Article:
When you’re a rallycross driver with the last name Eriksson,…
Last day of the Dakar. It’s over! The wars have been waged against the desert, against machine, against luck and fate, and against the other racers. Finally, the race is complete.
The final stage was relatively short: only 180k. And also, it got started after only about a 100k transit in the morning. After the stage, a leisurely 400k jaunt to Rosario to finally drive or ride over the finish ramp.
Interesting for today: a reverse start order. The bike in last place left first on the road, and 30 second intervals for that part of the field. My guess is that this was to keep the field compressed for the ceremonial finish ceremonies. It was on live TV after all.
Most of the racers had very little drama, except for Gordon. He ended up getting towed behind on of the huge trucks. They showed some handheld in-car of that and said that it seemed like the big truck didn’t even know they were back there: they were being towed at 80kph through the desert track.
No huge changes to the leaderboards today. To summarize the Dakar as far as “big stories” in my view, here there are:
Toby Price, an Australian, won the bikes on his second attempt. Amazing run. He was on a KTM, which is like the zillionth year in a row that KTM has won.
Second place on bikes went to Stefan Svitko. Now what’s cool here is that this guy is a privateer, not a factory rider!
The Honda team kind of bombed out. Bort dumped it and then wussed out. Now, Ricky Brabec, USA rider with Honda, did come in 9th which is super awesome. But as a team and as a marque, given the resources they put toward the effort, the result was underwhelming.
For quads, the Patronelli brothers were first and second. They took last year off, so that’s a pretty roaring return.
In the cars, the biggest story was that Robby Gordon was finally proven right: a desert racing style, 2WD vehicle can beat those X-Raid Minis. Unfortunately for Gordon, it was Peugeot that found the magic formula and took the win. The new Peugeot buggies were fast, stout, and reliable.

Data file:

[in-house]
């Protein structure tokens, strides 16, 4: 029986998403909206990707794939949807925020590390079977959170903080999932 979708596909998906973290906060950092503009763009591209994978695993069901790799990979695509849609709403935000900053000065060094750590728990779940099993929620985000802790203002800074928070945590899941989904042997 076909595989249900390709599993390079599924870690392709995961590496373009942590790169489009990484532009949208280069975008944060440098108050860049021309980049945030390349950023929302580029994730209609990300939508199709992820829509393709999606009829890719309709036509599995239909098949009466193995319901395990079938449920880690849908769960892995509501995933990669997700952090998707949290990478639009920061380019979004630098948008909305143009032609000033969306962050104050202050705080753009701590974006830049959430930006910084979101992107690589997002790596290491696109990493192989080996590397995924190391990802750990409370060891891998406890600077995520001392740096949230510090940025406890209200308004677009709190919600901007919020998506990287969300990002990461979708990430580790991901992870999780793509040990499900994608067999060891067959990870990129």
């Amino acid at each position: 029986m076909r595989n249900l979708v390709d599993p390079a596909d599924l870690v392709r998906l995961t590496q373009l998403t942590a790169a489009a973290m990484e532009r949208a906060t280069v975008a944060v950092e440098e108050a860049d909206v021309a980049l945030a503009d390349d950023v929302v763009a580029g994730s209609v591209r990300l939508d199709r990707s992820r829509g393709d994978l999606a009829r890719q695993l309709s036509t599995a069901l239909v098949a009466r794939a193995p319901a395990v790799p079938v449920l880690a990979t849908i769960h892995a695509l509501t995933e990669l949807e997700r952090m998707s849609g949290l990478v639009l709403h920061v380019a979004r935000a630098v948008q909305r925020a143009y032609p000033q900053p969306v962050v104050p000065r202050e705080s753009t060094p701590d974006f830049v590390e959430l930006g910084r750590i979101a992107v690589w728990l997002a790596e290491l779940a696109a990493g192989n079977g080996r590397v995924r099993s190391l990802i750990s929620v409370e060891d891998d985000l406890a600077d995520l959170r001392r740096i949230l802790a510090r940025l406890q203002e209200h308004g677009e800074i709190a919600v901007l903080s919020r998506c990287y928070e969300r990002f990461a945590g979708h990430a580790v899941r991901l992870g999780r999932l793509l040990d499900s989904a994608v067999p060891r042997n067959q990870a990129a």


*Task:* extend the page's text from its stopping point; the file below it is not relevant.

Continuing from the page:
Peterhansel took the win, but under protest for a refueling issues. The FIA will resolve that in some slow fashion and by the time it’s resolved, it won’t matter: Peugeot has six to eight months of saying they won the Dakar, and if it gets reversed then… they can just start talking about next year.
Loeb came to Dakar from WRC and everyone thought he would be slow because “well, he only knows WRC”. All those people were wrong wrong wrong. He ended up 9th overall after some big “desert lessons” where he lost hours repairing from a rollover and also time stuck in the dunes. Even he admitted that it was an eye opener, but the skill and potential are definitely there.
Nassar didn’t win, and as an anti-fan that’s fine by me. 😉
In the trucks, it was awesome to see De Rooy from the Netherlands follow in his father’s footsteps and win the Dakar. That guy has shown himself to be a great sportsman over the years I’ve been watching. Class act and I’m happy he won!
More and more, the amount of video that’s available within hours of any incident or happening is just incredible. The quality of information that’s coming from the racers and their crew and the stage side fans makes it fascinating, if exhausting, to follow.
I hope the Dakar has inspired you this year!